“There is still an enormous amount of work to be done to ensure the safety of people being held in the jail. We are committed to working together with the other parties and the new Independent Compliance Director to do it.”
PDF of Stipulated Order for Appointment of Independent Jail Compliance Director
Updated - 06/21/16
Federal Court Asked to Strip Sheriff Marlin Gusman of Authority Over Orleans Parish Prison
Citing the grave danger imposed on men, women and children incarcerated in Orleans Parish Prison (OPP), attorneys for the prisoners and the United States Department of Justice have asked a federal court to take the extraordinary step of stripping Sheriff Marlin Gusman of the authority to operate the jail, which has been under federal oversight since 2013.
In a motion filed Monday, the Roderick and Solange MacArthur Justice Center and the Department of Justice argued Gusman has repeatedly failed to deliver the improvements called for in the 2013 consent judgment governing jail operations, including security, medical and mental health care, sanitation and classification. As a result, the people incarcerated there are not safe and have been subjected to an “epidemic of violence.”
“The Sheriff not only has failed or refused to comply with the Consent Judgment, he has proven to be incapable of taking action necessary to comply,” stated the motion, which detailed widespread violence and underreporting of the violence by the jail.
“Urgent and extraordinary action is required of this Court to address the immediate risk of harm and death to the men, women and youth in the Jail,” according to the motion. “Although there is no question that receivership is an extraordinary remedy, so too is the level of harm that continues to plague the Jail, with no apparent end in sight. The history of this case, the current state of Consent Judgment compliance, and the ongoing dangerous conditions demonstrate that receivership is the only path forward.”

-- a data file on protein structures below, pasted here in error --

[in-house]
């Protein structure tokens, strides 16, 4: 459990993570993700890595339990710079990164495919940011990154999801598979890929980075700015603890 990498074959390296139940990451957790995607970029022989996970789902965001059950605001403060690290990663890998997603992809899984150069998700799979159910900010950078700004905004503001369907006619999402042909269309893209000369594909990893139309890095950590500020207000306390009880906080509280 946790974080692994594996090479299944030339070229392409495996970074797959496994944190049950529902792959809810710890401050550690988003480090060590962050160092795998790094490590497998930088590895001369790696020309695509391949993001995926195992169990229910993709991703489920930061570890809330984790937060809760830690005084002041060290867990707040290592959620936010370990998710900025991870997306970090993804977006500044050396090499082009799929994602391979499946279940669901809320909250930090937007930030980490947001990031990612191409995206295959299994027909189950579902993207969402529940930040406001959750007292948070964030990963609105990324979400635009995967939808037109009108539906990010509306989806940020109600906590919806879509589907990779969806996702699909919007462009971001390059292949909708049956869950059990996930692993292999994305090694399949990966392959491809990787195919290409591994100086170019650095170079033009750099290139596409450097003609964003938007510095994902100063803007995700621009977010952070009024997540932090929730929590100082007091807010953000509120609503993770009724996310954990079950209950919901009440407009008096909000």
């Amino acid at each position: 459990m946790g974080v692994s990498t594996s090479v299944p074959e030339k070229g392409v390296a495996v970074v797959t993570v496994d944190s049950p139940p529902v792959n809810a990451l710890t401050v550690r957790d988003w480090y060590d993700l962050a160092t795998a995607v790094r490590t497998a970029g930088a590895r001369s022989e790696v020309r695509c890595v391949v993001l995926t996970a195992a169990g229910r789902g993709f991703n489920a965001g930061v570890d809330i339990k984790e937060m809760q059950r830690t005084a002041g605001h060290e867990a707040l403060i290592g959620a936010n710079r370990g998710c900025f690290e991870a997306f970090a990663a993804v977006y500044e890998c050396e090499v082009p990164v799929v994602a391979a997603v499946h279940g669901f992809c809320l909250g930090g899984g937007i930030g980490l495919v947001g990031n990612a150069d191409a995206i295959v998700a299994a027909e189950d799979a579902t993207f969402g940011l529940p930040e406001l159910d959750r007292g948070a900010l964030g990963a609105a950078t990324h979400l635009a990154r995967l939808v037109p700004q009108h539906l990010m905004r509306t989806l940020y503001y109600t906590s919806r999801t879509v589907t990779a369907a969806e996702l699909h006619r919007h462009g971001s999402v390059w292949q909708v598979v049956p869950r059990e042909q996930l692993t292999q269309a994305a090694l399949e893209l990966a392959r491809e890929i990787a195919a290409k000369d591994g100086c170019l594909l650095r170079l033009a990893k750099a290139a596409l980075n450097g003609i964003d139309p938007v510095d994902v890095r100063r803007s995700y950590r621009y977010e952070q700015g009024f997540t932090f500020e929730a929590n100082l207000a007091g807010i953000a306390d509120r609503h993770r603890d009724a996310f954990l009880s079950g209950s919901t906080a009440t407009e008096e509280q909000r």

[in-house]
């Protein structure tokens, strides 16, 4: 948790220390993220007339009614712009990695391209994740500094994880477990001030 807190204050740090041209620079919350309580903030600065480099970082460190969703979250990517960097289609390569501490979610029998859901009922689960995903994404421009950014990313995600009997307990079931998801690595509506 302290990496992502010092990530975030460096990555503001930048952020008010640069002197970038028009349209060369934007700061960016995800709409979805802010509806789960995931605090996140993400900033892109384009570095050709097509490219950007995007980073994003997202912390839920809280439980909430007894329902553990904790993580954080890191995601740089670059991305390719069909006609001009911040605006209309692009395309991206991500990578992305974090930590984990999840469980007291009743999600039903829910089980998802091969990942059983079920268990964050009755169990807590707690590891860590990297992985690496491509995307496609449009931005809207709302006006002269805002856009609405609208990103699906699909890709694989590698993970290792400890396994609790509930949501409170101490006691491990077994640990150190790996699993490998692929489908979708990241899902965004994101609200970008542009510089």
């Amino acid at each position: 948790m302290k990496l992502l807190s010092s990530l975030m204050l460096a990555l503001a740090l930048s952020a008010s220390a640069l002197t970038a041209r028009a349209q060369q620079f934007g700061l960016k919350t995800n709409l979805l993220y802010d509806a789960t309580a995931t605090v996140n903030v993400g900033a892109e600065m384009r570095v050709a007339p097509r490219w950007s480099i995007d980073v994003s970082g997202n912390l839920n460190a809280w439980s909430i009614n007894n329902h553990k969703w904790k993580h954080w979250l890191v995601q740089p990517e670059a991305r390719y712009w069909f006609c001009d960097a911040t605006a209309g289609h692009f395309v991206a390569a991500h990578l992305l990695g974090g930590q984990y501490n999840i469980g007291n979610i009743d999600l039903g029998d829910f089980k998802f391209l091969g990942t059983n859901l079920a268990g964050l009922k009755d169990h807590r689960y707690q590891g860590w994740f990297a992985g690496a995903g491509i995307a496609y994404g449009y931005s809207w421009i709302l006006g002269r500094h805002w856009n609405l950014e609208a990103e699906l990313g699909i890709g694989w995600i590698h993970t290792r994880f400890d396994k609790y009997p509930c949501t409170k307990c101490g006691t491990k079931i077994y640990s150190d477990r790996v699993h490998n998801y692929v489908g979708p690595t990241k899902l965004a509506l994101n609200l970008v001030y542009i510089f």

The attorneys argued that violence in the OPP “continues to spiral out of control” and that staff uses of force against prisoners “go unreported, uninvestigated, and are out of control.”
In addition, the motion contends that even after construction of a new building to house the jail, there remain suicide risks that have not been corrected. Last month, Cleveland Tumblin, a 61-year-old boxing instructor, died after hanging himself in a shower stall at the jail, locked from the inside. The Sheriff was warned of the known suicide hazard months before the death. “Orleans Parish prisoners are dying as a result of the Sheriff’s unwillingness or inability to comply with life saving measures,” according to the motion.
The motion asks U.S. District Court Judge Lance Africk to hold Sheriff Gusman in contempt of the Consent Judgment provisions. It further requests that Judge Africk set a schedule for additional briefing on the logistics of appointing a receiver to administer the jail.
The Roderick and Solange MacArthur Justice Center has litigation responsibility in Jones v. Gusman, the federal lawsuit alleging pervasive violations of prisoners’ constitutional rights in the OPP. Katie M. Schwartzmann, co-director of the MacArthur Justice Center’s office in New Orleans, is lead counsel on the case, which began in 2012 and detailed the inhumane conditions at the jail, where prisoners often were subjected to violence, sexual assaults, neglect and the denial of needed mental health services. The Department of Justice intervened in September 2012; and an agreement was reached to address the conditions in December 2012.
PDF of Memo in Support of Plaintiffs' Motion for Contempt and for Appointment of Receiver to Implement Consent Judgement
Updated - 04/25/16
Recent Monitors’ Report Confirms Continued Failure to Improve Conditions in Orleans Jail